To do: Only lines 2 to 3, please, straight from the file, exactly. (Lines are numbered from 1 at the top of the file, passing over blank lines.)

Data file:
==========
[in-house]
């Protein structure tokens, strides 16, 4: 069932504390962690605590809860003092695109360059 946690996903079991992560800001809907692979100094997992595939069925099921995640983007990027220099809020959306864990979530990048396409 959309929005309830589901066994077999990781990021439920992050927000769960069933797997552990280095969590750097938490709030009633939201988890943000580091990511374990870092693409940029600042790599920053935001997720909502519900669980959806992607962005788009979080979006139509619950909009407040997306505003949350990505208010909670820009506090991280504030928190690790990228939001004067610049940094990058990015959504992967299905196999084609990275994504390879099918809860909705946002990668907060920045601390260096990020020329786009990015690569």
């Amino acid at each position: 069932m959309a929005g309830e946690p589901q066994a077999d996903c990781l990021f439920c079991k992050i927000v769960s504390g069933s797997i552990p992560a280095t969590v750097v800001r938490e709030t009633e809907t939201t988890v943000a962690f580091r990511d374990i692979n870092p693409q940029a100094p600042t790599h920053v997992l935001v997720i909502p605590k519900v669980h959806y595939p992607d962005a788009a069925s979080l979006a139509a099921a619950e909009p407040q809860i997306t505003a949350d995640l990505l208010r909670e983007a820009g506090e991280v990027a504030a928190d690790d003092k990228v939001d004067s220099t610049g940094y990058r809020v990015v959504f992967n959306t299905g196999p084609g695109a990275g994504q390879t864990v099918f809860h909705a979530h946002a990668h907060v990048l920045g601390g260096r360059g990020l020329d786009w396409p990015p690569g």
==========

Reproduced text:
């Protein structure tokens, strides 16, 4: 069932504390962690605590809860003092695109360059 946690996903079991992560800001809907692979100094997992595939069925099921995640983007990027220099809020959306864990979530990048396409 959309929005309830589901066994077999990781990021439920992050927000769960069933797997552990280095969590750097938490709030009633939201988890943000580091990511374990870092693409940029600042790599920053935001997720909502519900669980959806992607962005788009979080979006139509619950909009407040997306505003949350990505208010909670820009506090991280504030928190690790990228939001004067610049940094990058990015959504992967299905196999084609990275994504390879099918809860909705946002990668907060920045601390260096990020020329786009990015690569």
């Amino acid at each position: 069932m959309a929005g309830e946690p589901q066994a077999d996903c990781l990021f439920c079991k992050i927000v769960s504390g069933s797997i552990p992560a280095t969590v750097v800001r938490e709030t009633e809907t939201t988890v943000a962690f580091r990511d374990i692979n870092p693409q940029a100094p600042t790599h920053v997992l935001v997720i909502p605590k519900v669980h959806y595939p992607d962005a788009a069925s979080l979006a139509a099921a619950e909009p407040q809860i997306t505003a949350d995640l990505l208010r909670e983007a820009g506090e991280v990027a504030a928190d690790d003092k990228v939001d004067s220099t610049g940094y990058r809020v990015v959504f992967n959306t299905g196999p084609g695109a990275g994504q390879t864990v099918f809860h909705a979530h946002a990668h907060v990048l920045g601390g260096r360059g990020l020329d786009w396409p990015p690569g």